Quantum Field Theory, Lattice and Strings
Welcome to the web pages of the section Quantum Field theory, Lattice Field Theory and Strings at the Department of Physics and Earth Sciences.
Our research activities are mainly focused on the investigation of the structural and mathematical properties of Quantum Field Theories and their extension as String Theories and of the lattice formulation of Quantum Chromodynamics (and its accurate study through numerical simulations) . The group consists of members also involved in the local INFN Group (Gruppo Collegato di Parma, Sezione Milano Bicocca). They belong to INFN projects GAST and QCDLAT.
Parma is coordinating EuroPLEx, a new research network financed by the EU within the H2020 framework. Parma unit (Di Renzo, Bonini, Griguolo) will work on subjects at the interface of perturbative and non-perturbative physics, including numerical validation of theoretical predictions and conjectures, e.g. of Resurgence theory.
The development of non-perturbative methods to extract informations from the strong coupling regime of Quantum Field Theories (QFT) still represents a challenging problem. In particular it lacks an analytical description of important aspects of gauge theories, as the confinement of quarks or the phase structure of quantum chromodynamics. At the same time a "natural" formulation of the physics beyond the Standard Model would require a new symmetry, exchanging fermions and bosons, known as Supersymmetry. Supersymmetry provides also a favorable arena in which to study, in a simplified context, the mentioned longstanding problems, due to the severe constraints imposed by its deep mathematical structure. We study non perturbative analytical approaches to QFT, in supersymmetric and non-supersymmetric models, using methods and advanced mathematical techniques as localization of path-integrals, integrability, matrix-models, conformal field theory and resurgence. We also examine the related perturbative aspects in scattering amplitudes, Wilson loops and correlation functions of composite operators. We also explore the possible insertions of defects, boundaries and non-trivial background fields.
The lattice regularization provides one of the possible formulation of Quantum Field Theories (QFT). This fully captures the spirit of the functional integral: with a (euclidean) discretization of space-time in place, the conceptual connection to statistical mechanics and the renormalization group is evident. Being a fully non-perturbative formulation of QFT, the lattice opens the way to tackling problems for which perturbative methods (so successful in certain domains) have little to say. The typical example is the strongly interacting regime of QCD, with topics including confinement, mass spectrum, matrix elements setting the strength of certain interactions, thermodynamics properties of QCD and its phase diagram. The latter is a very good example of the rules of the game. The lattice formulation opens the way to computer simulations via Monte Carlo methods and much of the success of lattice gauge theories depends on the effectiveness of brilliant algorithmic solutions implemented on powerful (super)computers (the most powerful we can think of, actually). Still, this is not at all enough. Problems like the study of the phase diagram requires more powerful theoretical solutions: we need different formulation of QFT to overcome what is known as the sign problem. This is one of the topic on which the Parma group has been working in recent years: the so-called thimble regularization complexifies the manifold on which the functional integral is defined, with the result that the original domain of integration is traded for another (non-trivial) one, on which the sign problem disappears. Another theoretical tool that was born in Parma is a numerical-stochastic formulation of perturbation theory (NSPT), which enables to reach unprecedented high orders in computing perturbative series. This gives access to the region in which non-perturbative physics is deeply connected to the asymptotic nature of perturbation theory, a regime that in recent years has been investigated in the framework of the so-called Resurgence theory.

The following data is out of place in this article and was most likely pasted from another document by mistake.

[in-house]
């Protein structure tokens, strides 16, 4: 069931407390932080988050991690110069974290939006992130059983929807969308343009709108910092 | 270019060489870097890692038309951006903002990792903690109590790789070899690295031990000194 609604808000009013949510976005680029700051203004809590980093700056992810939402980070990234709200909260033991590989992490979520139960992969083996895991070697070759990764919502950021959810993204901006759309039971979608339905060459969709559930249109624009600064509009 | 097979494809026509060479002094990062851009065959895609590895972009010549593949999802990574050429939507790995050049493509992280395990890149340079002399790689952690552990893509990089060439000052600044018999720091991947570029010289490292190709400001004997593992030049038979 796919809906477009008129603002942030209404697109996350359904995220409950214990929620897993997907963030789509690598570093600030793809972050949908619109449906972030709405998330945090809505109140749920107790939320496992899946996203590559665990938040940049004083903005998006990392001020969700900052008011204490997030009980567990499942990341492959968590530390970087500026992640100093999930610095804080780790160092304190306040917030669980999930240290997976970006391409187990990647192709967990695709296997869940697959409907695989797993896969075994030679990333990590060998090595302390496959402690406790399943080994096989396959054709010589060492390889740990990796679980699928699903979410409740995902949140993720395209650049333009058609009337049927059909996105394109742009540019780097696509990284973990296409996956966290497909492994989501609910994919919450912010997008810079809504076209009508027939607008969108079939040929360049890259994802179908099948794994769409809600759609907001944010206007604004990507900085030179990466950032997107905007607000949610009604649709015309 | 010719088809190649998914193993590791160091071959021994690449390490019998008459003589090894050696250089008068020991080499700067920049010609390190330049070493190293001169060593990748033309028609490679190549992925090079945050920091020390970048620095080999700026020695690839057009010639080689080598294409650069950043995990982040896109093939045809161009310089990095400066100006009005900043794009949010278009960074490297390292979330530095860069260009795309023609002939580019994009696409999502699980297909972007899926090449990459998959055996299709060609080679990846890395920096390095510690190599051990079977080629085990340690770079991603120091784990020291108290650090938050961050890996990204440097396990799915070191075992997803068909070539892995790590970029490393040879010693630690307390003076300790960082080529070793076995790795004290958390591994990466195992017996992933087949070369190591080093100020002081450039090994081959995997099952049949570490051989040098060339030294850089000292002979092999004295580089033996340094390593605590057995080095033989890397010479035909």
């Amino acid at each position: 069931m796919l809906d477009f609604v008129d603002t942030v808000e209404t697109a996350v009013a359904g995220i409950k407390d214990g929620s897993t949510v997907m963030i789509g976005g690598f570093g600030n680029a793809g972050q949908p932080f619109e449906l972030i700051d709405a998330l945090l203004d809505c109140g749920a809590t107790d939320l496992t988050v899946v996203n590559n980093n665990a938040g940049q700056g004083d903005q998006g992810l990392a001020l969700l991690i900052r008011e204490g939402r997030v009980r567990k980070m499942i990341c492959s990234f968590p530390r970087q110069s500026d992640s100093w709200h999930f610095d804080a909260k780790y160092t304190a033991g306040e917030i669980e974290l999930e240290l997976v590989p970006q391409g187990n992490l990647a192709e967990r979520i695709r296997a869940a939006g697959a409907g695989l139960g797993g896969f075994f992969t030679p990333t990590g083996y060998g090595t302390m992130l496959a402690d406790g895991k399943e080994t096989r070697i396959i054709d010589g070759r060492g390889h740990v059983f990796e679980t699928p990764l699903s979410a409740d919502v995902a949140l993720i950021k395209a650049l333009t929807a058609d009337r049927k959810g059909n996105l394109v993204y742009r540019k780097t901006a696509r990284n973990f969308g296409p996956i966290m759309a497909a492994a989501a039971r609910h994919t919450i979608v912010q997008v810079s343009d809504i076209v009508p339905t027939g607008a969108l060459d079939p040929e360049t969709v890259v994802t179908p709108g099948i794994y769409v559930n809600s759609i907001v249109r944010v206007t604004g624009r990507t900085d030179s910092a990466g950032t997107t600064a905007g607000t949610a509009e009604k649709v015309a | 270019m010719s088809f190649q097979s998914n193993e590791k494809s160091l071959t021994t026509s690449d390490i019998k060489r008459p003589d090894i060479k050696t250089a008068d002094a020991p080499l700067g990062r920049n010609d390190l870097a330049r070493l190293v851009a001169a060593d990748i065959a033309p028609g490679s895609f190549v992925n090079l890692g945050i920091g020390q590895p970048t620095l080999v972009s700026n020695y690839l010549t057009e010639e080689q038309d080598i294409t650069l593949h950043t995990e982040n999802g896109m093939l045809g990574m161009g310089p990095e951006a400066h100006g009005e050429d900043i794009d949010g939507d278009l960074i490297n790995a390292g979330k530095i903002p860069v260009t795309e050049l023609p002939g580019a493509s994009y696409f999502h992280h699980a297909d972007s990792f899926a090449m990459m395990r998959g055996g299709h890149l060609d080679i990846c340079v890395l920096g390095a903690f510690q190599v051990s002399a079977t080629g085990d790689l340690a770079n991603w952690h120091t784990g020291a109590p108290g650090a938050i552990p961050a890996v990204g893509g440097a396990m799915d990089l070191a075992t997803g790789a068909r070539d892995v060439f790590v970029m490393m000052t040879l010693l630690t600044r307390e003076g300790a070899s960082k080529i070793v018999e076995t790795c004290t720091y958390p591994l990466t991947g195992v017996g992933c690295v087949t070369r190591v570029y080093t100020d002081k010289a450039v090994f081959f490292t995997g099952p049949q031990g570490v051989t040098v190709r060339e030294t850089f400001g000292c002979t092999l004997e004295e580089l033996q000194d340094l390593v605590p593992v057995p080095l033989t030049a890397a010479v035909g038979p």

The quantization of gravity is probably the most elusive problem in modern high energy physics: the usual quantum field theoretical methods seem to fail when energies of the order of Planck scale are approached. A possible solution is represented by String Theory, where point particles appear as the low-energy limit of fundamental one-dimensional objects call "strings", whose excitations describe all the known elementary particles and include graviton. The quantum theory of strings is mathematically difficult and largely unknown but recently it has provided a number of tools to explore aspects of quantum gravity (black hole entropy) and of gauge theories (gauge/gravity duality). The famous AdS/CFT correspondence (and example of such duality) suggests to describe gauge theories in the strong coupling regime as weakly coupled gravitational systems and produced a large number of theoretical results. We study in this context the behavior of computable observables and their strong coupling limit: for example the potentials between particle-antiparticle systems, scattering amplitudes, Wilson loops, thermodynamical entropies and their gravitational dual description.